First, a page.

Brilliant, arrogant, temperamental, mercurial, opportunistic, talented, captivating, infuriating, stubborn — all apply to Fiat Chrysler Automobiles CEO Sergio Marchionne.
But one thing about Marchionne, a former tax accountant and philosophy student, stands out after nearly 15 years running the Fiat holding company and now FCA: The guy knows how to make money.
Few people in automotive history have as impressive a legacy of wealth creation as the 65-year-old Marchionne: Henry Ford, Billy Durant, Karl Benz and Kiichiro Toyoda among them. But those titans were like the industry's farmers — cultivating businesses from scratch and nurturing them into today's automaking giants.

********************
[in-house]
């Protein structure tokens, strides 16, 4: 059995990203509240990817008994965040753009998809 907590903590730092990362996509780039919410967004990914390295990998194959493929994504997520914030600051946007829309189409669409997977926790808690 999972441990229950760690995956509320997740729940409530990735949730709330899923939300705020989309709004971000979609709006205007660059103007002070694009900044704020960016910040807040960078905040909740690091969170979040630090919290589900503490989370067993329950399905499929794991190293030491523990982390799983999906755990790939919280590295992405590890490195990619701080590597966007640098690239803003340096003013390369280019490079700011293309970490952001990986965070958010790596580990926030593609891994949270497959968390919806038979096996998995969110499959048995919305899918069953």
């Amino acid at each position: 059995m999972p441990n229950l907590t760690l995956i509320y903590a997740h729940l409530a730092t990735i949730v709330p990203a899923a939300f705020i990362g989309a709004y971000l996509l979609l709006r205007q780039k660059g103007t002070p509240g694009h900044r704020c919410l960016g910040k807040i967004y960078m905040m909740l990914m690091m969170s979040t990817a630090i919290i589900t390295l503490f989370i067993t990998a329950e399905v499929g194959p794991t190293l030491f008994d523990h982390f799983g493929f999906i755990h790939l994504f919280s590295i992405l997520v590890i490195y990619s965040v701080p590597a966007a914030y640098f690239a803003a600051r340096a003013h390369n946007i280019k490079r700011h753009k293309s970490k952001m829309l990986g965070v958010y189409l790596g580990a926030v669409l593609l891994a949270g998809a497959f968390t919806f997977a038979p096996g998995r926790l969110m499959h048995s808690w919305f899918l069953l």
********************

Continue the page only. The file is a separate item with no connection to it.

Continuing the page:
Marchionne, in contrast, has been the fireman — running into the ruins of once-great companies, putting out the flames and rebuilding something better than before.
History will determine which was harder, a judgment that will begin in about a year, when Marchionne hands over the keys to his as-yet-unnamed successor.
Like Lee Iaccoca and men whose names are still inscribed on today's vehicles, Marchionne will leave an outsized void when he retires next year.
Yet it wasn't very long ago that few in the U.S. auto industry even knew of Marchionne.